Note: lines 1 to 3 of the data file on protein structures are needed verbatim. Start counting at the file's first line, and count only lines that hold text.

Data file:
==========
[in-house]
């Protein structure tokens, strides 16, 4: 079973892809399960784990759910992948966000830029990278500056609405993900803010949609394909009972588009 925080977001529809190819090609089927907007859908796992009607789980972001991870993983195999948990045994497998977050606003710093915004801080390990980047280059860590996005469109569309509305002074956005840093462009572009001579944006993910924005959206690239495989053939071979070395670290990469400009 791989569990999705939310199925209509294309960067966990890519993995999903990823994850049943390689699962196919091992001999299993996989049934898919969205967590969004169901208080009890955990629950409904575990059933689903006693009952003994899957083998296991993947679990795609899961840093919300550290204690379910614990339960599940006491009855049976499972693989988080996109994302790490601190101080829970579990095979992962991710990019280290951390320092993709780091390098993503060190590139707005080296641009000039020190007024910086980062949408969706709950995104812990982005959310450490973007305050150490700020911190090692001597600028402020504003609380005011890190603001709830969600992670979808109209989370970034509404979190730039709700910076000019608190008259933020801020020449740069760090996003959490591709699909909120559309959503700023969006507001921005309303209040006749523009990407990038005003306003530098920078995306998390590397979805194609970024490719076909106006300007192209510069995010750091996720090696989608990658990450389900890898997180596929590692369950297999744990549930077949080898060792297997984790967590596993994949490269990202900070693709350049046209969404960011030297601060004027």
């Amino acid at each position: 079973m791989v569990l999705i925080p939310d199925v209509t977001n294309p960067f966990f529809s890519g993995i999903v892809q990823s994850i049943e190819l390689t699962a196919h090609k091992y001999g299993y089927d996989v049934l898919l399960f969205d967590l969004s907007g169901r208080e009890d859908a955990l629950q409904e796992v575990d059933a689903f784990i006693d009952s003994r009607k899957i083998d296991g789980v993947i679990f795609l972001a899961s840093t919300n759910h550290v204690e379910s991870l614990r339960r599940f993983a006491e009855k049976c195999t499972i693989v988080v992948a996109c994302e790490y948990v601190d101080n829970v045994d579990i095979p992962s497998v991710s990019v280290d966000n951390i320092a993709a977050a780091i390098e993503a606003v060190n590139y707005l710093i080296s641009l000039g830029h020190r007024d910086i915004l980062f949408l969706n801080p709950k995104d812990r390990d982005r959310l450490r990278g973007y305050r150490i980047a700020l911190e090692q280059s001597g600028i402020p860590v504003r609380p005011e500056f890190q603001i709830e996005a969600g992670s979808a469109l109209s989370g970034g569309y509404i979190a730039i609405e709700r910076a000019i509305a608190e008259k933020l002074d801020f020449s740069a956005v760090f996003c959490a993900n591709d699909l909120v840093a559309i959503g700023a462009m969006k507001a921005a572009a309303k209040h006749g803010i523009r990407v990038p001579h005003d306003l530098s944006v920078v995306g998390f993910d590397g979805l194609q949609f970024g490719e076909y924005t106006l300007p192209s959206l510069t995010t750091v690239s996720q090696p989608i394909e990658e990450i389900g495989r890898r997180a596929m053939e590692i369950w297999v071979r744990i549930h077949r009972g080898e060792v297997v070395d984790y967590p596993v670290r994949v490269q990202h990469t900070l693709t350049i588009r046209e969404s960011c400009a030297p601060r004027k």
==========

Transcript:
[in-house]
């Protein structure tokens, strides 16, 4: 079973892809399960784990759910992948966000830029990278500056609405993900803010949609394909009972588009 925080977001529809190819090609089927907007859908796992009607789980972001991870993983195999948990045994497998977050606003710093915004801080390990980047280059860590996005469109569309509305002074956005840093462009572009001579944006993910924005959206690239495989053939071979070395670290990469400009 791989569990999705939310199925209509294309960067966990890519993995999903990823994850049943390689699962196919091992001999299993996989049934898919969205967590969004169901208080009890955990629950409904575990059933689903006693009952003994899957083998296991993947679990795609899961840093919300550290204690379910614990339960599940006491009855049976499972693989988080996109994302790490601190101080829970579990095979992962991710990019280290951390320092993709780091390098993503060190590139707005080296641009000039020190007024910086980062949408969706709950995104812990982005959310450490973007305050150490700020911190090692001597600028402020504003609380005011890190603001709830969600992670979808109209989370970034509404979190730039709700910076000019608190008259933020801020020449740069760090996003959490591709699909909120559309959503700023969006507001921005309303209040006749523009990407990038005003306003530098920078995306998390590397979805194609970024490719076909106006300007192209510069995010750091996720090696989608990658990450389900890898997180596929590692369950297999744990549930077949080898060792297997984790967590596993994949490269990202900070693709350049046209969404960011030297601060004027």
């Amino acid at each position: 079973m791989v569990l999705i925080p939310d199925v209509t977001n294309p960067f966990f529809s890519g993995i999903v892809q990823s994850i049943e190819l390689t699962a196919h090609k091992y001999g299993y089927d996989v049934l898919l399960f969205d967590l969004s907007g169901r208080e009890d859908a955990l629950q409904e796992v575990d059933a689903f784990i006693d009952s003994r009607k899957i083998d296991g789980v993947i679990f795609l972001a899961s840093t919300n759910h550290v204690e379910s991870l614990r339960r599940f993983a006491e009855k049976c195999t499972i693989v988080v992948a996109c994302e790490y948990v601190d101080n829970v045994d579990i095979p992962s497998v991710s990019v280290d966000n951390i320092a993709a977050a780091i390098e993503a606003v060190n590139y707005l710093i080296s641009l000039g830029h020190r007024d910086i915004l980062f949408l969706n801080p709950k995104d812990r390990d982005r959310l450490r990278g973007y305050r150490i980047a700020l911190e090692q280059s001597g600028i402020p860590v504003r609380p005011e500056f890190q603001i709830e996005a969600g992670s979808a469109l109209s989370g970034g569309y509404i979190a730039i609405e709700r910076a000019i509305a608190e008259k933020l002074d801020f020449s740069a956005v760090f996003c959490a993900n591709d699909l909120v840093a559309i959503g700023a462009m969006k507001a921005a572009a309303k209040h006749g803010i523009r990407v990038p001579h005003d306003l530098s944006v920078v995306g998390f993910d590397g979805l194609q949609f970024g490719e076909y924005t106006l300007p192209s959206l510069t995010t750091v690239s996720q090696p989608i394909e990658e990450i389900g495989r890898r997180a596929m053939e590692i369950w297999v071979r744990i549930h077949r009972g080898e060792v297997v070395d984790y967590p596993v670290r994949v490269q990202h990469t900070l693709t350049i588009r046209e969404s960011c400009a030297p601060r004027k």